Canadian banknotes and coins Canadian coinage Commemorative coinsRoyal Canadian Mint numismatic coins · Royal Canadian Mint Numismatic Coins (2000s) · Royal Canadian Mint Numismatic Coins (2010s) · Royal Canadian Mint Hockey Coins · Royal Canadian Mint Olympic coins · Royal Canadian Mint RCMP coins · Gold Maple Leaf · Silver Maple Leaf · Platinum Maple Leaf · Palladium Maple Leaf · Ottawa Mint sovereigns · Voyageur dollar Canadian banknotes Canadian banknotes by Series Historical currencies of Canada Newfoundland dollar Organizations and institutions Community currencies Other
Wikimedia Foundation. 2010.
Look at other dictionaries:
Canadian Silver Maple Leaf — The Canadian Silver Silver Maple Leaf is a series of silver bullion coins issued by Canada. It has a static design every year and mostly comes in 1 troy oz of silver. Variation for this coin includes proof (1989 only), privy marks, coloured maple … Wikipedia
Canadian Platinum Maple Leaf — The Platinum Maple Leaf is a platinum coin issued by the Royal Canadian Mint between 1988 and 2002. The coin was offered in 1/20 oz, 1/15 oz (in 1994 only), 1/10 oz, 1/4 oz, 1/2 oz, and 1 oz denominations, all of which are marked as containing… … Wikipedia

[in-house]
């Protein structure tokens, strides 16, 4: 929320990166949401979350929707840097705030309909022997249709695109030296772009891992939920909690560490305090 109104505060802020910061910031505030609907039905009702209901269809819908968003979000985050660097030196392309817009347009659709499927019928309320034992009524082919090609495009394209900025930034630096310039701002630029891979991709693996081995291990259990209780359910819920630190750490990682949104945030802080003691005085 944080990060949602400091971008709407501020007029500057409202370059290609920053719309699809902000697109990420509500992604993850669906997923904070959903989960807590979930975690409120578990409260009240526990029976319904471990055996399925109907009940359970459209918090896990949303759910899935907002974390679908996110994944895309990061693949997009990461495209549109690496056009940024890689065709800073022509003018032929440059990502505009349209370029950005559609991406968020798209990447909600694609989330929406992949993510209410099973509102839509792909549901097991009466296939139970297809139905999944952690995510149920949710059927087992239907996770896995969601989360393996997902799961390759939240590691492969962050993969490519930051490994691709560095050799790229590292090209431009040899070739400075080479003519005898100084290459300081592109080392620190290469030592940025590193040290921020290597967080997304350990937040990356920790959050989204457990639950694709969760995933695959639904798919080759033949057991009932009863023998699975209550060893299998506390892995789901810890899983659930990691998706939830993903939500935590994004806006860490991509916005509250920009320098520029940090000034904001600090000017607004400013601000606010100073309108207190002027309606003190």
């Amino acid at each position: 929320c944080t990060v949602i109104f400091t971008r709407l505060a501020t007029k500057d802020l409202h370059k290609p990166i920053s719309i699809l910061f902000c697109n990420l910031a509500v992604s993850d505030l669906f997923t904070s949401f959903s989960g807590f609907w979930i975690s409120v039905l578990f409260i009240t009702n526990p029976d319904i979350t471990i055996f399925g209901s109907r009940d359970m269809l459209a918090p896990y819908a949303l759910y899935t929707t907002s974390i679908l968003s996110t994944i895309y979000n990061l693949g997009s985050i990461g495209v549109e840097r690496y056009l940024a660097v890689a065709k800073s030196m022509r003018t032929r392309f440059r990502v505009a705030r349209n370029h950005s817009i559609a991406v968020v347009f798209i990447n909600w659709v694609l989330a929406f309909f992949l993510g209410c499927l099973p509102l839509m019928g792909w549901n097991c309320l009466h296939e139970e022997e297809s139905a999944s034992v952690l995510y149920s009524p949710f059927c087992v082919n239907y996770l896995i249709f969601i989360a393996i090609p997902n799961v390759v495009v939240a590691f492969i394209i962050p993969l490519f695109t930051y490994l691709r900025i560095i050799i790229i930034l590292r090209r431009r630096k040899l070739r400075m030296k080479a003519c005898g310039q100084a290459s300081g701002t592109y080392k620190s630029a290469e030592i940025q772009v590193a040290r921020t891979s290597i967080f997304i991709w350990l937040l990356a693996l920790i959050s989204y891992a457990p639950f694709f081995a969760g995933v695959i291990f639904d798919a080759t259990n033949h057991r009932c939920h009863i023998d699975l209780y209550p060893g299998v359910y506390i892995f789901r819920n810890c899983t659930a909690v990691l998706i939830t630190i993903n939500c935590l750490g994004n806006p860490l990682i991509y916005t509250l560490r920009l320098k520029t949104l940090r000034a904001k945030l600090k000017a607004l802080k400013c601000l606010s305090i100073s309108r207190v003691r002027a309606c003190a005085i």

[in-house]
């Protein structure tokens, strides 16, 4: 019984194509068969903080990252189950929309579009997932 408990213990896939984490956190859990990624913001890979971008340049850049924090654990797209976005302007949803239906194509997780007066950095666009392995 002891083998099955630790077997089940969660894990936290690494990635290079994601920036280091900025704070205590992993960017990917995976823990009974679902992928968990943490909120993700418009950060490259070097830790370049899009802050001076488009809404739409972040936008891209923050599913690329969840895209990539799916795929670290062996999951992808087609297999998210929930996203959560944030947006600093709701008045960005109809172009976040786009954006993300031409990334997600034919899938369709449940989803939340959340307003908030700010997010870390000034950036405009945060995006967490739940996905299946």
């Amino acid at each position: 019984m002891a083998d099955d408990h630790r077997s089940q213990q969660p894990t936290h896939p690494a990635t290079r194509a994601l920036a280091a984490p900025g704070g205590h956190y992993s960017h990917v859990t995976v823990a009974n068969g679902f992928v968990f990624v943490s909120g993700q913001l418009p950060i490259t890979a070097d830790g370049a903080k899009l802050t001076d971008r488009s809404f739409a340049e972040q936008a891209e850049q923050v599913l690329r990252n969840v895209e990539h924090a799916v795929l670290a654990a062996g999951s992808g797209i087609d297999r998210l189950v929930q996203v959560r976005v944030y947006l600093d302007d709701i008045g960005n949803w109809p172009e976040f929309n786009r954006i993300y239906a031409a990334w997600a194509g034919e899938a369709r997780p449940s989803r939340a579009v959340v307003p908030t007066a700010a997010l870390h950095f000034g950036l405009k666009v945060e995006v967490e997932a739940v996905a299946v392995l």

Maple leaf (disambiguation) — A maple leaf is the leaf of the maple tree. Maple leaf may also refer to: As an emblem of Canada: A stylized maple leaf used as one of the national symbols of Canada The Flag of Canada, which contains a red maple leaf Canadian Gold Maple Leaf, a… … Wikipedia
Canadian Maple Leaf — The Canadian Maple Leaf coins are bullion coins of gold, silver, platinum, or palladium. The coins are issued by the Royal Canadian Mint.ee also*Canadian Gold Maple Leaf *Canadian Silver Maple Leaf *Royal Canadian Mint … Wikipedia
Maple leaf — Metall: 99,99 % Au 99,99 % Ag 99,95 % Pt 99,95 % Pd Rand: geriffelt Prägejahre: 1979 – heute Vorderseite Motiv: Ahornblatt Datum des Entwurfs: 1979 … Deutsch Wikipedia
Maple Leaf — Metall: 99,99 % Au 99,99 % Ag 99,95 % Pt 99,95 % Pd Rand: geriffelt Prägejahre: 1979 – heute Vorderseite Motiv: Ahornblatt Datum des … Deutsch Wikipedia
Maple Leaf Gardens — This article is about the arena. For the company formerly known as Maple Leaf Gardens Ltd., see Maple Leaf Sports Entertainment. Maple Leaf Gardens Location 60 Carlton Street, Toronto, Ontario, M … Wikipedia
Maple leaf — For other uses, see Maple leaf (disambiguation). A maple leaf with its distinctive shape. The maple leaf is the characteristic leaf of the maple tree, and is the most widely recognized national symbol of Canada. Contents … Wikipedia
Canadian maple — may refer to: * Acer saccharum , a hardwood common in Northern America. * Canadian Gold Maple Leaf, the official bullion gold coin of Canada … Wikipedia
Gold — This article is about the metal. For the color, see Gold (color). For other uses, see Gold (disambiguation). platinum ← gold → mercury … Wikipedia